thumbnail Figure 8.

DDC Method applied to coating-substrate optimisation.

3.3 Complementary methods

Supplementary methods that are used successfully in other scientific applications have been transferred to machining simulations. Figure 9 point out the commonly used complementary methods.

thumbnail Figure 9.

Methods for machining simulations.

Boundary Element Method (BEM), Finite Variation Method (FVM) and Finite Difference Method (FDM) are used for linear elastically and heat conductivity problems.

The boundary element method is a numerical technique to solve partial differential equations (PDEs) of a variety of physical problems with well defined boundary conditions. The PDE over a problem domain is transformed into a surface integral equation over the surfaces that enclosed the domain. This integral equation can be solved by discretization of the surfaces into small patches – the boundary elements.

The transformation into a surface integral is not possible generally. There is not known a global way to transform the complex thermo-mechanical equations describing the chip and burr formation process to a surface integral equation. Therefore the BEM has been used only for sub problems in machining simulation e.g. for the thermal problem in steady state chip formation [29].

New mathematical methods for the coupling of finite elements and boundary elements for problems in elastoplasticity and for contact problems with friction which yield variational inequalities were developed and applied at the Institute of Applied Mathematics in Hannover [30].

A few years ago [31], a previously developed numerically code based on the Finite Point Set Method (FPM) (or sometimes called the Grid Free Method or Smoothed Particle Hydrodynamics – SPM) [32], has been applied for a simple 2D chip formation simulation (Figure 10). The main advantage could be to delete the second numerically step in Figure 10 – normally used in FEM. For a “relatively good accuracy” [33] the CPU time can be reduced up to approximately 2.75 times less cost compared to the Eulerian model. The basic equations follow the Hydrodynamic’s:

thumbnail Figure 10.

Principles of FPM and a simple example for cutting.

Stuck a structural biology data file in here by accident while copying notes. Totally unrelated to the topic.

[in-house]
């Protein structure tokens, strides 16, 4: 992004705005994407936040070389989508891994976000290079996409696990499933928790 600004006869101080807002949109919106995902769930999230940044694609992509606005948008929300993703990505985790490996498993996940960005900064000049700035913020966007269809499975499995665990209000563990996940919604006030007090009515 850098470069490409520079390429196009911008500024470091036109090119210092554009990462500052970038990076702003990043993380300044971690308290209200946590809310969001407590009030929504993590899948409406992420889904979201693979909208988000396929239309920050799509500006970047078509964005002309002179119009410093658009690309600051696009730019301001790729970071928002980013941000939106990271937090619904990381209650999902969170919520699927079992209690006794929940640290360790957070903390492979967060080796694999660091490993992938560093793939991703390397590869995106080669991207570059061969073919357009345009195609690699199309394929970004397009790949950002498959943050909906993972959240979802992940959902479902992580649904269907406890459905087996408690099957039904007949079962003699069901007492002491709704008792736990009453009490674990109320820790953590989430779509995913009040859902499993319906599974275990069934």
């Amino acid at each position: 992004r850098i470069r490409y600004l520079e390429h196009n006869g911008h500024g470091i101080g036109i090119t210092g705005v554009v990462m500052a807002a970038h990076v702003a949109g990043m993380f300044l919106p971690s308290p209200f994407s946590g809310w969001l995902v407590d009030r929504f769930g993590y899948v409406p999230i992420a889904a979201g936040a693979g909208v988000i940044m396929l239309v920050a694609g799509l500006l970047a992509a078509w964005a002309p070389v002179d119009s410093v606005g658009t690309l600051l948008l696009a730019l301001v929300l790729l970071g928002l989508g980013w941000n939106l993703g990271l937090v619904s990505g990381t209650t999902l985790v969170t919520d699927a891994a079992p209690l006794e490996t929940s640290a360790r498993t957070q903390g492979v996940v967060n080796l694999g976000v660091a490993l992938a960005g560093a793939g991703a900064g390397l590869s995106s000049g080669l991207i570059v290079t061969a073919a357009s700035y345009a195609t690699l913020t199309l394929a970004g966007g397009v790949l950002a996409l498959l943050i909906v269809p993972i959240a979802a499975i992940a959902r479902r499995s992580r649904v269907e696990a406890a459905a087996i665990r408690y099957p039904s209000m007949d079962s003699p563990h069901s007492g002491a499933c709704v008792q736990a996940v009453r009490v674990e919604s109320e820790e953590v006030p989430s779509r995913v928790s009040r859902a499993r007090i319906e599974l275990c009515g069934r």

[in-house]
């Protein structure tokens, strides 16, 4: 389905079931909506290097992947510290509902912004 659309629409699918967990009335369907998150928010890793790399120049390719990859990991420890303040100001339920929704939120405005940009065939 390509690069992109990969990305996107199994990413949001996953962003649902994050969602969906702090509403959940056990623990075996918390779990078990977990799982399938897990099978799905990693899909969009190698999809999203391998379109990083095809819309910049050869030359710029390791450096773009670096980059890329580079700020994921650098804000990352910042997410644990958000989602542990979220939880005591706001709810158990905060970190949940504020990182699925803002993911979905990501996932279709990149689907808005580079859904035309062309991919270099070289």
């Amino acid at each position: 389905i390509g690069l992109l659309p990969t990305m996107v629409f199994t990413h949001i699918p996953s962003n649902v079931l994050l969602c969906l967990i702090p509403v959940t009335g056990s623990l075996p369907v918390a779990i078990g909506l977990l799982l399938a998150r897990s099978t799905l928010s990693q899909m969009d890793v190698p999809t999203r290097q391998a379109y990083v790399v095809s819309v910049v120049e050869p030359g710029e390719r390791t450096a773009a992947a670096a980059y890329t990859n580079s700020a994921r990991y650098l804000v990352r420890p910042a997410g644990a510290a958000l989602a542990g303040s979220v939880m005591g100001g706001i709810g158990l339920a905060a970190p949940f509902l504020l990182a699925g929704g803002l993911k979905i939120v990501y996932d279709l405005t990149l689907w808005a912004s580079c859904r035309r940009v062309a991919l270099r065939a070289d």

Due to missing friction conditions between chip and cutting tool and a very simple material law, the development was stopped [31]. A recently published new paper [34] did not present any substantial progress in this direction. The authors focused the further development in: “The FPM for the simulation of chip formation still requires considerable development effort however. Thus the algorithms for the calculation of the material behaviour and for the consideration of various boundary conditions such as friction, inertia and heat transfer will be developed further” [34]. In addition, other interesting papers have been published recently [35, 36].

Molecular Dynamics simulation applications for cutting has been developed in the earlier 90th of the last century [3739] and are commonly used for special material removal, such as mono crystalline silicon [40].

4. Modelling and simulation in the industry – selected examples

4.1 Cutting tool optimisation

State-of-the art in the leading cutting tool companies is the daily job for tool design and tool optimization [4144]. Investigations are already focused on: the tool tip geometry, the coolant bore design, cutting tool stability, to the chip-geometry design, mainly for deep-hole drilling, the influence of cutting tool material in relation to the workpiece material, etc.

4.2 High-speed cutting or high-performance cutting

The influence of high speed or high loads on the stability of the cutting process and the quality of the new surface is widely investigated. There are interesting solutions available due to the holding of special International Conferences [4547].

4.3 Dry machining

From the modelling and simulation point of view is the manufacturing without coolants or lubricants a very welcome task. The boundary conditions of the cutting model are simpler, because no special friction conditions between the chip and cutting tool (rake face, etc.) must be included in to the calculation. Due to the fact, that a lot of cutting operations are not stable enough in dry conditions, leading software tools has included cooling options for coolants and lubricants.